How New York dealt with religiously motivated hate crimes

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NEW YORK (RNS) — At the New York Islamic Cultural Center on Manhattan’s Upper East Side, Sheikh Saad Jarrow, Imam of the Center, sits in the middle of a bustling mosque with more than 1,500 members in the metropolitan area where anything goes.

Jaro said the center receives frequent phone calls and emails with bomb threats. People walked their dogs in the mosque’s prayer room and threw garbage in the chief’s place of worship.

Security at the mosque requires contact with the police, and “we have a very good relationship with the 23rd Precinct,” Jarreau said.

“I always give a quick talk right after prayer to the congregation,” Jarrow told the Religious News Service, adding, “Be very kind to your neighbors, treat them well, and have a good relationship between us and them.” Hate should not be tolerated as it can lead to hate crimes and attacks.”

New Yorkers of all faiths face a daunting number of religiously motivated hate crimes and bigotry incidents, among more than 450 confirmed bigotry and hate incidents reported in their cities last year. doing. These attacks ranged from personal (in April two of his Sikh men were robbed and had their turbans ripped from their heads) to last May his Roe v. Wade leaked.

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Imam Saad Jarreau (left) speaks at an event with New York City’s Major Bill de Blasio at the New York Islamic Cultural Center in Manhattan in 2019. Photo credit: ICCNY

In November alone, a Muslim woman was attacked on the subway and two men who threatened a Manhattan synagogue were arrested while carrying high-capacity magazines, among other weapons.

But experts say official statistics are only beginning to capture aspects of hate crimes in New York.

“It is important to say that the number of hate crimes is underreported. and comfort.”

A recent survey funded by OPHC and conducted by the New York chapter of the Council on American-Islamic Relations found that only 4% of respondents who had experienced a hate crime reported it to the police.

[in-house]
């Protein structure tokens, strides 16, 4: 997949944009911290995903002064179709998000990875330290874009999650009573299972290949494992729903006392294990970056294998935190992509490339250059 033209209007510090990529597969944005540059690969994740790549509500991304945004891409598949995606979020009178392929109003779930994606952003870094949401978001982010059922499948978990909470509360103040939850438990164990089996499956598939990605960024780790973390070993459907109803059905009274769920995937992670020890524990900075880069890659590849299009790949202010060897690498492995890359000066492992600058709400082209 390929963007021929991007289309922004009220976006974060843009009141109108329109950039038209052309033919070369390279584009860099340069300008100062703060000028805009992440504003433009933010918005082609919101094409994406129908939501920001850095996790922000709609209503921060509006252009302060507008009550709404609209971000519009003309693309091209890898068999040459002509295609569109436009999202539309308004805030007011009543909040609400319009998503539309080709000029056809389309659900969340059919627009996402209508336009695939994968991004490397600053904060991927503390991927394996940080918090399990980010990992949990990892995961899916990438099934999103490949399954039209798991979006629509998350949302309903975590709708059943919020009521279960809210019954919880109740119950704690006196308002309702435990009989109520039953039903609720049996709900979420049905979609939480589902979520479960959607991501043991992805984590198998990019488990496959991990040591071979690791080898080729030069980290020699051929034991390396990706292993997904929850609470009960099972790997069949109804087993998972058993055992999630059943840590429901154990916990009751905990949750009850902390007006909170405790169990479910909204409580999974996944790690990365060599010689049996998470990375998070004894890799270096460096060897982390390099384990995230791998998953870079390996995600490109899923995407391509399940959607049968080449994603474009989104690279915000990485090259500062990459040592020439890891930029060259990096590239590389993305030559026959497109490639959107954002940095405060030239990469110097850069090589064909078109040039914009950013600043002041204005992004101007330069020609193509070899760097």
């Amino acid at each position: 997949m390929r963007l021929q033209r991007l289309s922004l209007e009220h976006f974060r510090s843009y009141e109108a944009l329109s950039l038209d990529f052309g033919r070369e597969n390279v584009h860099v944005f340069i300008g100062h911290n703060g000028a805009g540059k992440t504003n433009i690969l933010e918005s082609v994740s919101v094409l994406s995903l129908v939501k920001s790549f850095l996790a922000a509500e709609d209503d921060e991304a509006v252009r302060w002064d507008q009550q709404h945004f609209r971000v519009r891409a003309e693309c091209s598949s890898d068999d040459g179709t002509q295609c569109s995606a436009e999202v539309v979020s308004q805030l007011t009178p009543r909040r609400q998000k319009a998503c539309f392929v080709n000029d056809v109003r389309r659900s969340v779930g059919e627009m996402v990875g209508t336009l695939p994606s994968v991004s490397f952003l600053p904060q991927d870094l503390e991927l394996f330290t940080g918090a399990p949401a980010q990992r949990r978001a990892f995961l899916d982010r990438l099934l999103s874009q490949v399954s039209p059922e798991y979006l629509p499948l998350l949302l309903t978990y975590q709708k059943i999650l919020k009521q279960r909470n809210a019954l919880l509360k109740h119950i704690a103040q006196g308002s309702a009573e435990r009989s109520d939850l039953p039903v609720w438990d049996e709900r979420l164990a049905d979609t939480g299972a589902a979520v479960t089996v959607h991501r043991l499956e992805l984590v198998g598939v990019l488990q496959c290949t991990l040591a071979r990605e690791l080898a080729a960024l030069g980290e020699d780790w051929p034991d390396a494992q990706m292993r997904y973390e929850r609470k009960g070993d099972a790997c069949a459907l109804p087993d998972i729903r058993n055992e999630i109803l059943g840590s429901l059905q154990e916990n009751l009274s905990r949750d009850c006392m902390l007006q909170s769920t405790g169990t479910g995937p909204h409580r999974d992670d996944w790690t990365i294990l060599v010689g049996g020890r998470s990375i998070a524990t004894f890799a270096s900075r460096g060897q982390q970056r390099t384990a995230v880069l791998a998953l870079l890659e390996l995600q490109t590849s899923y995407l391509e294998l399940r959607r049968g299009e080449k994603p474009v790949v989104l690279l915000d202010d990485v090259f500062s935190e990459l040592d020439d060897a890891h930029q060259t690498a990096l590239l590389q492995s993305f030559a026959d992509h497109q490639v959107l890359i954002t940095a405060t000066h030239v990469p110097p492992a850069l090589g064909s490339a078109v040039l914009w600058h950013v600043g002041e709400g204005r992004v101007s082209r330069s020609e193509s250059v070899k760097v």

Launched in 2019, Naveed’s office coordinates the city’s response to hate and bigotry discrimination across multiple agencies, from the Department of Education to the Police Department. He also partners with local community groups led by six anchor organizations with a focus on education, community relations and law enforcement.

The anchor group includes the 67th Precinct Clergy Council, based in East Brooklyn. Arab American Society of New York. Asian American League; Hispanic League; Council on Jewish Community Relations; Gay and Lesbian Anti-Violence Project in New York City;

Through these groups, OPHC helped Jewish organizations and synagogues in the city improve security, and helped the Muslim Community Network produce its first hate crimes prevention investigation. Together with the Sikh Coalition, we organized a hate crimes education event for taxi drivers at John F. Kennedy International Airport.

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People attend the “No Hate No Fear” rally in New York in January 2020. The main organizers of this event were his JCRC of New York, CSI and his UJA federation of New York. The rally came in the aftermath of attacks against Jewish communities in Jersey City, New Jersey and Monsey, New York. Community Security Service volunteers provided security at the scene. Photo courtesy of CSS

The office also facilitates workshops on how to apply for security grants and distributes information on reporting hate crimes in a variety of languages ​​to reach deeper into immigrant communities.